London's "blue plaques" honoring historical figures on the buildings where they lived are well-known, but betray an astonishing lack of diversity; only 1.6% of them are dedicated to Black people. Following recent attempts to create more plaques honoring women, now a new campaign aims to honor some of the U.K.'s Black pioneers—not with blue plaques but by giving them their own black ones.
The campaign, created by the Nubian Jack Community Trust together with Havas London, began in November to commemorate Black History Month and so far four plaques have been installed. They honor Winifred Atwell, a pianist who was the first Black person to have a No. 1 hit; Len Dyke, Dudley Dryden and Tony Wade, the fathers of the Black hair care and beauty industry in the 1960s; Fela Kuti, the musician who pioneered Afrobeat and Errol Brown, the Jamaican-born frontman of funk and soul band Hot Chocolate.
A further 26 are set to go up over the next 12 months, and to highlight the project, Havas has created a campaign telling some of the stories of the Black pioneers. Comprising outdoor and poster executions, long copy print ads, social activations and a podcast series, each execution in the campaign includes a unique QR code, which takes users to an immersive microsite to find out more about the figures.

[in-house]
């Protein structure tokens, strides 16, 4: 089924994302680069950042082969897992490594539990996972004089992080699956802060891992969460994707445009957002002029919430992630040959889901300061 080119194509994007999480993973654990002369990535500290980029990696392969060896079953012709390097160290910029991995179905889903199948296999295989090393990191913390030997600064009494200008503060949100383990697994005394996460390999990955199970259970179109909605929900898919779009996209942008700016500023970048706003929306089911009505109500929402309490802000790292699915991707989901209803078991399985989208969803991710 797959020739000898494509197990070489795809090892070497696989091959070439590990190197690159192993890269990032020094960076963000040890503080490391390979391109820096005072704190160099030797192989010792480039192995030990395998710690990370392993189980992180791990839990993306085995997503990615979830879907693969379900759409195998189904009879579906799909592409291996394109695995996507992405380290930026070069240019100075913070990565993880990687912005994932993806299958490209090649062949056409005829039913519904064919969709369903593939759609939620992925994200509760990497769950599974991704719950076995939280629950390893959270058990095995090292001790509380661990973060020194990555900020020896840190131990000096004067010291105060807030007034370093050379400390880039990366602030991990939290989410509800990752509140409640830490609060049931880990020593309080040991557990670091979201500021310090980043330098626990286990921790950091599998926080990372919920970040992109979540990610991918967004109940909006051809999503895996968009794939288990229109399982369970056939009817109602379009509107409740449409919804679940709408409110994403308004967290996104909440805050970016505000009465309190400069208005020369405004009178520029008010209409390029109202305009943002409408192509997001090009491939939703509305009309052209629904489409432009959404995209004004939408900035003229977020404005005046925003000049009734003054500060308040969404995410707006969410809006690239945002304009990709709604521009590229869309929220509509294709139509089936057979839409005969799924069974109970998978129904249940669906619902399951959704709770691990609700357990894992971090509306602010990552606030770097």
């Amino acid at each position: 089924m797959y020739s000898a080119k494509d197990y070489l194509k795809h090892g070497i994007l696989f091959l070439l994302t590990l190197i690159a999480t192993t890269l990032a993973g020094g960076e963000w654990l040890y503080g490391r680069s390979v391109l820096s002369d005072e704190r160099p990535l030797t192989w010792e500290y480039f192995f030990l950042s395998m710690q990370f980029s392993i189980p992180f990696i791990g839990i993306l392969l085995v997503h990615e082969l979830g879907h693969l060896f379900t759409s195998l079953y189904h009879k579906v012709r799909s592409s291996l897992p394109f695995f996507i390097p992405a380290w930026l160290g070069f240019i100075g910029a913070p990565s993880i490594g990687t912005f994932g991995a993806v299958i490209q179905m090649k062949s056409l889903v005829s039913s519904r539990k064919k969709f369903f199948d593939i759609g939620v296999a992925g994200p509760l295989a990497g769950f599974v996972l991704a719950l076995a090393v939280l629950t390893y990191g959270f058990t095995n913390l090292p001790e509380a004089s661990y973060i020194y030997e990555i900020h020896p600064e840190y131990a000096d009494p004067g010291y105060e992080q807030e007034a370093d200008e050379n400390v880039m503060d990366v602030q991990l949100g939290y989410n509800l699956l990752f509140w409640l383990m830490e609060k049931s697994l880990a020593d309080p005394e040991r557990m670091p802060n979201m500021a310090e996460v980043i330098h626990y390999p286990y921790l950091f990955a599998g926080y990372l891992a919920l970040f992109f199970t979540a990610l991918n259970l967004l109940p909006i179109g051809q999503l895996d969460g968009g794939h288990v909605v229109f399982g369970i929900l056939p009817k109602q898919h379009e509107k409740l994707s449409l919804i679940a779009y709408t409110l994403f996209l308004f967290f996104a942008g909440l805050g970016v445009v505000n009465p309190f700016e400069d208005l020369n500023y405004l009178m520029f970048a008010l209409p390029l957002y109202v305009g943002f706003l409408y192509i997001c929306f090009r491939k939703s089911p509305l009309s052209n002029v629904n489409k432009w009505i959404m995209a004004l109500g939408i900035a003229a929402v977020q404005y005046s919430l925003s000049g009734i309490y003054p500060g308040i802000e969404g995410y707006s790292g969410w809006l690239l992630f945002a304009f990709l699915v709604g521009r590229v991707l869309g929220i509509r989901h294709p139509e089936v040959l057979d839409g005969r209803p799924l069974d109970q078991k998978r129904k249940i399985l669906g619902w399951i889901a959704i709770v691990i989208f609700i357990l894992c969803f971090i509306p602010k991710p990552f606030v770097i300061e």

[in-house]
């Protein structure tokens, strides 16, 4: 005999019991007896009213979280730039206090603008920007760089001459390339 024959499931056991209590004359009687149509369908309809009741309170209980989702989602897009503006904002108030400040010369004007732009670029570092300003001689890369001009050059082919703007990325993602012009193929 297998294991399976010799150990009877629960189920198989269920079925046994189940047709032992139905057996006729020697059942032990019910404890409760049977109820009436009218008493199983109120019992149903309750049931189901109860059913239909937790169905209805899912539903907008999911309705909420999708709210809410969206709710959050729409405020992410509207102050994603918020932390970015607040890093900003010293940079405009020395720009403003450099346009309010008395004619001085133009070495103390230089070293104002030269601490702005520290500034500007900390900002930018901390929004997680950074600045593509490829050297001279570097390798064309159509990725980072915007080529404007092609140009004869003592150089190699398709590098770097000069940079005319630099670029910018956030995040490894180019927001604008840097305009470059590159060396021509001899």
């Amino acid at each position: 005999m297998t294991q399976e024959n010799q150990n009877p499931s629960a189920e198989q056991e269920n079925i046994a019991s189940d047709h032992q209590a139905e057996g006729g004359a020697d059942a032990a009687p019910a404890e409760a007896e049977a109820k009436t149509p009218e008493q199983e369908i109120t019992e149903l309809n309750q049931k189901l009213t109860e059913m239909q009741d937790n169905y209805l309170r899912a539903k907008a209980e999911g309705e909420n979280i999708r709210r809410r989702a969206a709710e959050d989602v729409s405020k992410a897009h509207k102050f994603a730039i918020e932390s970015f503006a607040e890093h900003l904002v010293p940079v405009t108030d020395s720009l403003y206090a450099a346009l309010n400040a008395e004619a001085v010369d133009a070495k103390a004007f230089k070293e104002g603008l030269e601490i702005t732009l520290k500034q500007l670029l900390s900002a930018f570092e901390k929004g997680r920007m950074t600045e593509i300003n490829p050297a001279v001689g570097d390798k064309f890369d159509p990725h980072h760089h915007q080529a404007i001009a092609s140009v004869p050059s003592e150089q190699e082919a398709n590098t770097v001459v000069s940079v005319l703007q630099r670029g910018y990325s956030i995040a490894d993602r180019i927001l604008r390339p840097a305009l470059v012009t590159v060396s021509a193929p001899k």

"It’s not just wrong that these stories have been forgotten from a historic and cultural point of view, but a travesty from a storytelling one—because they’re just so damn interesting," said Vicki Maguire, chief creative officer at Havas London in a statement. “How could anyone hear about the woman who became the first to serve in the Royal Navy—by disguising herself as a man for more than a decade—and not itch to know more? Or the woman who inspired Elton to sit down at the piano? Or the ‘man who discovered Brixton’? They deserve to be heard, just as these remarkable people deserve to be remembered.”